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I have tried GRUB2 on different Ubuntu releases (12.04 and 13.04) on several machines and no matter what I do I can't get it to behave. It seems like a great idea (abstracting away configuration files through a CLI), but it really does not work for me.

Here's a simple example:

$ grub-set-default 'Ubuntu, with Linux 3.5.0-45-generic'
$ grub-editenv list
saved_entry=Ubuntu, with Linux 3.5.0-45-generic
$ update-grub && reboot
#.... wait for reboot....
$ uname -r
3.8.0-29-generic

I've tried editing /etc/default/grub as well as grub-reboot, and adding GRUB_DEFAULT=saved but with zero success. I normally end up shuffling the order of configuration files in /etc/grub.d to do what I need. Obviously, editing a menu.lst was much preferred to this shenanigans.

Has anyone had any of these features work? Did it take any tricks? I find it hard to believe that this could be broken this horribly and I feel that I'm clearly missing something.

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Just use Syslinux... –  jasonwryan Feb 3 at 17:24
    
Is it possible to script (i.e. not using sed or perl) booting into different kernels using syslinux? I'm looking to switch back and forth from Xen programmatically. –  zje Feb 3 at 17:40
    
@jasonwryan Heresy! Use lilo –  Elliott Frisch Feb 3 at 18:03
    
@ElliottFrisch - I miss lilo, reminds me of my much simpler slackware days –  zje Feb 3 at 19:13
2  
Have you tried using an integer (like 2 or something, whatever position your preferred menu entry has) as the default? Maybe the string matching with Ubuntu, with Linux 3.5.0-45-generic somehow doesn't work...? –  Martin von Wittich Feb 3 at 19:43
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2 Answers 2

up vote 4 down vote accepted

I never had much luck with the abstracted configurations, mainly due to my lvm + mdadm setup and not updating my kernel the "distro way". Luckily, you can ditch all of that and roll your own grub.cfg very similar to how menu.lst worked.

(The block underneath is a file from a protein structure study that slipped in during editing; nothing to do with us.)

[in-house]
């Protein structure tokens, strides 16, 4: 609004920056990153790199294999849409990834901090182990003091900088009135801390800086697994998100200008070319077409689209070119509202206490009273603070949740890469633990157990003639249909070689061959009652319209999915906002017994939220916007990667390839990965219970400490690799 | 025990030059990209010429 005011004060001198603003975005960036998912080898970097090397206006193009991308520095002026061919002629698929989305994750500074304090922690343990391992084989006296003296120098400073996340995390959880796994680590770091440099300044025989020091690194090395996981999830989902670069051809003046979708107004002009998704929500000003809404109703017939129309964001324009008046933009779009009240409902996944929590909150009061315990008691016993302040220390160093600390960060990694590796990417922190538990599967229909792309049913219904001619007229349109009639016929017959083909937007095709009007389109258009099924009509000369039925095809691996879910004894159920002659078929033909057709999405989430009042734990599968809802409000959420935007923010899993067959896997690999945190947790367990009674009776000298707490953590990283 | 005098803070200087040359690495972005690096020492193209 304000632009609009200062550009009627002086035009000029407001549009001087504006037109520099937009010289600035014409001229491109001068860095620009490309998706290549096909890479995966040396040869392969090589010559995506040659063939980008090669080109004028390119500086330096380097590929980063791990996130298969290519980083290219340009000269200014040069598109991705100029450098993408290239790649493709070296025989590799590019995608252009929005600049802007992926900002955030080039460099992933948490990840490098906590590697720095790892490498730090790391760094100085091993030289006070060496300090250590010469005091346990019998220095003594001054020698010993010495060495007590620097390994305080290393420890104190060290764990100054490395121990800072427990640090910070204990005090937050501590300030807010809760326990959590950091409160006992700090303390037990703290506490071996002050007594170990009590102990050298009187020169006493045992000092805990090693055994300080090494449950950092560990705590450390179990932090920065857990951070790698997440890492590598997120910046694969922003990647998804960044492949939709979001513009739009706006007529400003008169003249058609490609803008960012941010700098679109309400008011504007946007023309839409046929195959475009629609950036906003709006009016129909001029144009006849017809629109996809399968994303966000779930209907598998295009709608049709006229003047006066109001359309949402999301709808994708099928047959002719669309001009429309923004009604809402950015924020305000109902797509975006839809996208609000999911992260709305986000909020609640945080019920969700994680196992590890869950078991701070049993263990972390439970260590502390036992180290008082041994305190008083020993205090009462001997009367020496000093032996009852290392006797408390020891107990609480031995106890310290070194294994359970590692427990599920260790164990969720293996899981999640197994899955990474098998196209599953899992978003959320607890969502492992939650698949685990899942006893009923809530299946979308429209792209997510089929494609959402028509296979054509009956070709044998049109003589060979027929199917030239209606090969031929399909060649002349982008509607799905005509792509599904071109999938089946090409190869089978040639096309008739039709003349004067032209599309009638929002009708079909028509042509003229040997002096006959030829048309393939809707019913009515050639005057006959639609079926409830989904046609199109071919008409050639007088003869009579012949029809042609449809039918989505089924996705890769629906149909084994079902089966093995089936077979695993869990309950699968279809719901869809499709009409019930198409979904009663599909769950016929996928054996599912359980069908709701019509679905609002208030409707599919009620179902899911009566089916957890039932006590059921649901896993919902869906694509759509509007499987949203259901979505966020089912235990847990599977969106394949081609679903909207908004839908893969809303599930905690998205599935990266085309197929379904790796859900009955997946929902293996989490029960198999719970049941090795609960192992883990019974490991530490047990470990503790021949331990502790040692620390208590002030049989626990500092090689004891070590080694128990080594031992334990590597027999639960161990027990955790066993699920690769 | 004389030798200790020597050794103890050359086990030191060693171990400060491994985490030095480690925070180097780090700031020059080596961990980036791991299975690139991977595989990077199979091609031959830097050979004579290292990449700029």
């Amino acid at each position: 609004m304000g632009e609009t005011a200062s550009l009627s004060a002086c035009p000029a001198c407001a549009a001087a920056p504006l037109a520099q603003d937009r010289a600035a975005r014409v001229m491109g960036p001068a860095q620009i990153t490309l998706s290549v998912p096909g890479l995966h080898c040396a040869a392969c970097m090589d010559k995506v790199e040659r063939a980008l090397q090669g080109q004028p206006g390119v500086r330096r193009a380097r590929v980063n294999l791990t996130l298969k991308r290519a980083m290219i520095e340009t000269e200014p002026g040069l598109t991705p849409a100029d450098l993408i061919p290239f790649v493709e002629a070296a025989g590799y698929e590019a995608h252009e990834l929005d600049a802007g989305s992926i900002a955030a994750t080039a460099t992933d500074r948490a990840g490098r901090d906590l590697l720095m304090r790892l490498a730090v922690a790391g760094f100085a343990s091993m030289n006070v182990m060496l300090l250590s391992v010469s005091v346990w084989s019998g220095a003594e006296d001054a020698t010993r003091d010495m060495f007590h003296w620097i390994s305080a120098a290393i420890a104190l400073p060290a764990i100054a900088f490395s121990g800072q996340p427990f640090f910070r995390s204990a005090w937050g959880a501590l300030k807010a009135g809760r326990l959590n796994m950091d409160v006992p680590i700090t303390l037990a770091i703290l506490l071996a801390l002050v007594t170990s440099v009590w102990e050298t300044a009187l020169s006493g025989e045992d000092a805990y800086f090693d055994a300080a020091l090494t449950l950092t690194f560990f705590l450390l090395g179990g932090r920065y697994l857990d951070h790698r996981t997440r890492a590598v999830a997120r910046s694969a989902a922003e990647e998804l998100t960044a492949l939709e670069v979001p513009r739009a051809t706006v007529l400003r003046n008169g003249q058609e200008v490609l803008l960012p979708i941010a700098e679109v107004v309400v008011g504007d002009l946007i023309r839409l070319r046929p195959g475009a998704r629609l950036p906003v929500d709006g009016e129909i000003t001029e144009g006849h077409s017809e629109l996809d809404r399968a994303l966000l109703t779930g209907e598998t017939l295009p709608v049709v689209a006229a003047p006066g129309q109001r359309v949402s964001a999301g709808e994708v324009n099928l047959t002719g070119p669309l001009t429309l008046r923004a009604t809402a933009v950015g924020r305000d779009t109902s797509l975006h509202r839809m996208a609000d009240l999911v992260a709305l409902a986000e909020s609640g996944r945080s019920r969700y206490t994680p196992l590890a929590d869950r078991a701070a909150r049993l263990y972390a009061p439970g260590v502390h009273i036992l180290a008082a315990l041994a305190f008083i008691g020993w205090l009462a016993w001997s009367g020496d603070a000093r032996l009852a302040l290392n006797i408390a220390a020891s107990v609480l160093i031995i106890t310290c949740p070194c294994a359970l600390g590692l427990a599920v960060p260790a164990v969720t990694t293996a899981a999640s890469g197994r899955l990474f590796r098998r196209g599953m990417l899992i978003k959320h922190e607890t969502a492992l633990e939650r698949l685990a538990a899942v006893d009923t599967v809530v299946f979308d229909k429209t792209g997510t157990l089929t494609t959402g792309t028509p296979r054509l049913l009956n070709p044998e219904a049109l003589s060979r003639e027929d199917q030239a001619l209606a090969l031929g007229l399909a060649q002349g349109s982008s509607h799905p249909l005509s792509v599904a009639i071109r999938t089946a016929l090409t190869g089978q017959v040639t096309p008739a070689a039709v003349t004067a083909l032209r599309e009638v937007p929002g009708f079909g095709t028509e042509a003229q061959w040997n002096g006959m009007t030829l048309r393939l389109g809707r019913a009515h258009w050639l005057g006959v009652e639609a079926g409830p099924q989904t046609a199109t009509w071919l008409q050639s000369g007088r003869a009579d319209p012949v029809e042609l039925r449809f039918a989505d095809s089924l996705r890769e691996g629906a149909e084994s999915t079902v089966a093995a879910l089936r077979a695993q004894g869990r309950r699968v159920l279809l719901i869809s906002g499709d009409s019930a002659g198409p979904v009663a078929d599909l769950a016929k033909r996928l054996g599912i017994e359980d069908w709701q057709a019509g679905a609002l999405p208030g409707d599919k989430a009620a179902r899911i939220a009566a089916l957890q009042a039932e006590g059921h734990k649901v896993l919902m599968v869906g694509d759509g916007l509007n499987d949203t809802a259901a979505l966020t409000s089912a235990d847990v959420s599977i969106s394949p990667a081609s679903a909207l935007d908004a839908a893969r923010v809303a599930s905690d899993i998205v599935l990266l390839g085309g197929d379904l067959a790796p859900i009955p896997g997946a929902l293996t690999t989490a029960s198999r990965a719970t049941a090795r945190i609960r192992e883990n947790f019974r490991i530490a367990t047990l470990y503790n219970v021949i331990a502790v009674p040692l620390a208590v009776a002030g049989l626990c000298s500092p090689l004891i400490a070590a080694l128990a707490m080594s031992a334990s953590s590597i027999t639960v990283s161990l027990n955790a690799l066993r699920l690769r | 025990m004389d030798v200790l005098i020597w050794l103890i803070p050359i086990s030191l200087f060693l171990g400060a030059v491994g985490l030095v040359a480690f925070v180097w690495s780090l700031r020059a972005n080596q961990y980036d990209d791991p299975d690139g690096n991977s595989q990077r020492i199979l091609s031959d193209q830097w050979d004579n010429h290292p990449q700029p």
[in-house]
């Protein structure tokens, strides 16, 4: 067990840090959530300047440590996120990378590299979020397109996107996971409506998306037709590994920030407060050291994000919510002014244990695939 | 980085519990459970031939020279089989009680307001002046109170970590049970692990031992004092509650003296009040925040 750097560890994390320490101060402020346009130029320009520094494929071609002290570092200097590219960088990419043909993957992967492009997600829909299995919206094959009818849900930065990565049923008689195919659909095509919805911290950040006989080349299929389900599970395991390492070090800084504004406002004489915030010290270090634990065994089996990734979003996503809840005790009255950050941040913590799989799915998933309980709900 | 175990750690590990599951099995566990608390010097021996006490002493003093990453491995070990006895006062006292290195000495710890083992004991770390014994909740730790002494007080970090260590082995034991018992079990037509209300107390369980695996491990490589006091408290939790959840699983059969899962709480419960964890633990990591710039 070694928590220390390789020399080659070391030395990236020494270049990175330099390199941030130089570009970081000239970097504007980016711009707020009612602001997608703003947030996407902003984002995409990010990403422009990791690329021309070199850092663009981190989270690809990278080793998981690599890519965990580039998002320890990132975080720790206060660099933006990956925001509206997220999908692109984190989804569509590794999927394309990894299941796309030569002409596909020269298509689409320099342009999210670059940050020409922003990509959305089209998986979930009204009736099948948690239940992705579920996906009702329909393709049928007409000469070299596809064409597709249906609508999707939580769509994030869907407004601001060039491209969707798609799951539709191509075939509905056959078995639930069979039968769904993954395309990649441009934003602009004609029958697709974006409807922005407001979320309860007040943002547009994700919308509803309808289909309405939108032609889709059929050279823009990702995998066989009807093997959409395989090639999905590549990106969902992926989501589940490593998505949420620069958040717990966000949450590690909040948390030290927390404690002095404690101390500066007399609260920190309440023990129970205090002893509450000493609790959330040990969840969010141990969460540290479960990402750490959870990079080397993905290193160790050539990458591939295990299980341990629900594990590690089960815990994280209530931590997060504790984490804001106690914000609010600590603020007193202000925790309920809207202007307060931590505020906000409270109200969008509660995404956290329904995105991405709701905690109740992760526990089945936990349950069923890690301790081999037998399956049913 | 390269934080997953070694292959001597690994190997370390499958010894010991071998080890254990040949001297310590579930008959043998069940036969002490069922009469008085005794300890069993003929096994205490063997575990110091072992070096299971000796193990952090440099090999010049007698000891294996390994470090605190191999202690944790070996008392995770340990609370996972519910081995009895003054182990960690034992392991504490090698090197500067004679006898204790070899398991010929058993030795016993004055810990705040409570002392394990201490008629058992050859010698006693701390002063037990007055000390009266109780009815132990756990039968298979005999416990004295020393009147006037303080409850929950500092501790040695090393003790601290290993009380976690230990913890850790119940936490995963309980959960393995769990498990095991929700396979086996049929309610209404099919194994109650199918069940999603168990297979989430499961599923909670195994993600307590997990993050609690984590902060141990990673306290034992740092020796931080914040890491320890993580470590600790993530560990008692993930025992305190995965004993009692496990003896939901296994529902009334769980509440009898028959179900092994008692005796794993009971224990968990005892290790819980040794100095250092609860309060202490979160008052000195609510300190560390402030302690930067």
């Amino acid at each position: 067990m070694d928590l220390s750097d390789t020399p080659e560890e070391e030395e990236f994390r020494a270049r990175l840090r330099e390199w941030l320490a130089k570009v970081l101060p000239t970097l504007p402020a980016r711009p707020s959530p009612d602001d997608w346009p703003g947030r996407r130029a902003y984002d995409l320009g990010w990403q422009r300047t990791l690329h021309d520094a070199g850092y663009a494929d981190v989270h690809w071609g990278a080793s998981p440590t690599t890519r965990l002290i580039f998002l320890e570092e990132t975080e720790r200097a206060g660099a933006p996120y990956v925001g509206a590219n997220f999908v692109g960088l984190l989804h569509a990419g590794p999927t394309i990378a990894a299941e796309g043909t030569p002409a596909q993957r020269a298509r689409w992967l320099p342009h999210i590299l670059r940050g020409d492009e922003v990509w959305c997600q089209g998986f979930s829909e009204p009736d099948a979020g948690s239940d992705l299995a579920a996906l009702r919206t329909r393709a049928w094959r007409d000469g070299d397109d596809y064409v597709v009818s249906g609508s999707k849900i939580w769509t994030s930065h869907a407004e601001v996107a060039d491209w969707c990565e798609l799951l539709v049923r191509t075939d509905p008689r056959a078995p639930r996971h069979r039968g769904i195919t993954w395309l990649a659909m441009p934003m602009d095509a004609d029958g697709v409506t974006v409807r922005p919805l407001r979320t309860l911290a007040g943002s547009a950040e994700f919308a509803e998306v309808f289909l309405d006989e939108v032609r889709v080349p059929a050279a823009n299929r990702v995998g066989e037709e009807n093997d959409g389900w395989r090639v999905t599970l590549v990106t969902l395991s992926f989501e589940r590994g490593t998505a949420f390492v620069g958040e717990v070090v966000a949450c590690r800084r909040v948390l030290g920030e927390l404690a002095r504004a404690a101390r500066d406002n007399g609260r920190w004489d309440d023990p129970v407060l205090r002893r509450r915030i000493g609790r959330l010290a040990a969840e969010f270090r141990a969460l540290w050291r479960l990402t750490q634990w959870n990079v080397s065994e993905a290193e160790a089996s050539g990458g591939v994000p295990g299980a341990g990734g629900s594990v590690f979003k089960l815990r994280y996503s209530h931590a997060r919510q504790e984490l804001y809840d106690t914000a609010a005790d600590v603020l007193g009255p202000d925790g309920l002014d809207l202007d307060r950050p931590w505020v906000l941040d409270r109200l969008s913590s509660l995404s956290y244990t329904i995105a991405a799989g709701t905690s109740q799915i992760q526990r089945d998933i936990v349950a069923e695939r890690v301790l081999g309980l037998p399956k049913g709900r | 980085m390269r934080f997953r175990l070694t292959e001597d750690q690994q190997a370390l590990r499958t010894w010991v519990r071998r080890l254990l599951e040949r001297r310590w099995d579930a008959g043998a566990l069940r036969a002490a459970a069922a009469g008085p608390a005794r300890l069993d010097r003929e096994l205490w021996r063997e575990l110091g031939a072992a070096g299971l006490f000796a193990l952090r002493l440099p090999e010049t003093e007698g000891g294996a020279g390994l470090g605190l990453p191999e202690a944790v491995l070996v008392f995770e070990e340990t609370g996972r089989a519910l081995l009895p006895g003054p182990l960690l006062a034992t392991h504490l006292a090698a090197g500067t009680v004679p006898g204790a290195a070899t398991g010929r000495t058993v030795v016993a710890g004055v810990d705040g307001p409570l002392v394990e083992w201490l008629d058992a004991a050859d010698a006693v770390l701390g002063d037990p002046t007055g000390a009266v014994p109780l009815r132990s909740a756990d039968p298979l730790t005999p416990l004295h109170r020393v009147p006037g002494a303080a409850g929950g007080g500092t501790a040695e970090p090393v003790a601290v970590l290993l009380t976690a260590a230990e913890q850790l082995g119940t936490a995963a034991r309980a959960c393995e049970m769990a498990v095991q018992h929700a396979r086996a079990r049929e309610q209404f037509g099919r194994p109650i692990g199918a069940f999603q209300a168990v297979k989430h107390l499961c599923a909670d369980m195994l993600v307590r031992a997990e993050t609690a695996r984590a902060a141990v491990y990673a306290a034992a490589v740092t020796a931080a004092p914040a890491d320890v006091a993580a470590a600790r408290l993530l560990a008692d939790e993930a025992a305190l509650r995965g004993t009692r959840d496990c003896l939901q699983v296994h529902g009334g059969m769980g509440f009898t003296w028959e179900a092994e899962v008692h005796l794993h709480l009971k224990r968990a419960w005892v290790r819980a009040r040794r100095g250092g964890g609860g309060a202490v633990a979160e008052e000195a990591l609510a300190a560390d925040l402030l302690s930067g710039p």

A sample grub.cfg that is excerpted from mine is:

set timeout=15

menuentry 'Linux 3.10.17 (sde) kernel-3.10.17-g' {
  root=hd0,1
  linux /boot/kernel-3.10.17-g domdadm dolvm root=/dev/md3
  initrd /boot/initrd-3.10.17-g
}

menuentry 'Linux 3.10.17 (sdf) kernel-3.10.17-g' {
  root=hd1,1
  linux /boot/kernel-3.10.17-g domdadm dolvm root=/dev/md3
  initrd /boot/initrd-3.10.17-g
}

The biggest differences from grub-legacy is how root= is specified, the menuentry specification and the keyword change from kernel to linux to specify the kernel. If you have a menu.lst that works for you, you can easily adapt it to work as grub.cfg by addressing those changes. If you need any of the extra functionality of grub2 (loading grub modules, etc), you can grab relevant lines from the distro scripts and add them to your file.

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Thanks! I'm now trying to find a way to incorporate this into /etc/grub.d as this is a shared machine and I don't want someone clobbering my config by updating the kernel, etc... –  zje Feb 3 at 19:18
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@casey's answer inspired me to come up with this solution based on the empty /etc/grub.d/40_custom file (the only difference being that my file is prefixed to come first):

$ cat /etc/grub.d/06_zje
#!/bin/sh
exec tail -n +3 $0
#Copied this idea from 40_custom
menuentry 'Ubuntu 12.04.3, with Linux 3.5.0-45-generic' --class ubuntu --class gnu-linux --class gnu --class os {
  recordfail
  gfxmode $linux_gfx_mode
  insmod gzio
  insmod part_msdos
  insmod ext2
  linux /boot/vmlinuz-3.5.0-45-generic root=UUID=be201df4-2268-419a-92ea-fd123a5acdef ro
  initrd  /boot/initrd.img-3.5.0-45-generic
}

It's total hackery, but I can then change my boot order programmatically using a script the executes these commands:

ln -sf /etc/grub.d/06_zje /etc/grub.d/01_first && update-grub

For different OSes, I created different files in /etc/grub.d, e.g. /etc/grub.d/07_xen

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